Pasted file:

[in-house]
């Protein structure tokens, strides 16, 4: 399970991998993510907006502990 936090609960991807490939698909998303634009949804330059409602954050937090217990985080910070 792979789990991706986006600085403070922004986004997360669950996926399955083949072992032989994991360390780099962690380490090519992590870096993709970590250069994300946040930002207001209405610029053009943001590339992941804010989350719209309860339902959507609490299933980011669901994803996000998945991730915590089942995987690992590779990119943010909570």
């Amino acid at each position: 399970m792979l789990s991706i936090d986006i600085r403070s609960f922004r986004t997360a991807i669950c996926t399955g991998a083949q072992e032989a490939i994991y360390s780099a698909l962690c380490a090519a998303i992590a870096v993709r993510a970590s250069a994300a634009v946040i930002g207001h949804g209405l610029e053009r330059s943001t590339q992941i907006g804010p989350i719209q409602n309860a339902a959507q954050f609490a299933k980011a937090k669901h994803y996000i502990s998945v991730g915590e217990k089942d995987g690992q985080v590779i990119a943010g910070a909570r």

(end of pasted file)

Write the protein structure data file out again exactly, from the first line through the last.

[in-house]
């Protein structure tokens, strides 16, 4: 399970991998993510907006502990 936090609960991807490939698909998303634009949804330059409602954050937090217990985080910070 792979789990991706986006600085403070922004986004997360669950996926399955083949072992032989994991360390780099962690380490090519992590870096993709970590250069994300946040930002207001209405610029053009943001590339992941804010989350719209309860339902959507609490299933980011669901994803996000998945991730915590089942995987690992590779990119943010909570």
């Amino acid at each position: 399970m792979l789990s991706i936090d986006i600085r403070s609960f922004r986004t997360a991807i669950c996926t399955g991998a083949q072992e032989a490939i994991y360390s780099a698909l962690c380490a090519a998303i992590a870096v993709r993510a970590s250069a994300a634009v946040i930002g207001h949804g209405l610029e053009r330059s943001t590339q992941i907006g804010p989350i719209q409602n309860a339902a959507q954050f609490a299933k980011a937090k669901h994803y996000i502990s998945v991730g915590e217990k089942d995987g690992q985080v590779i990119a943010g910070a909570r």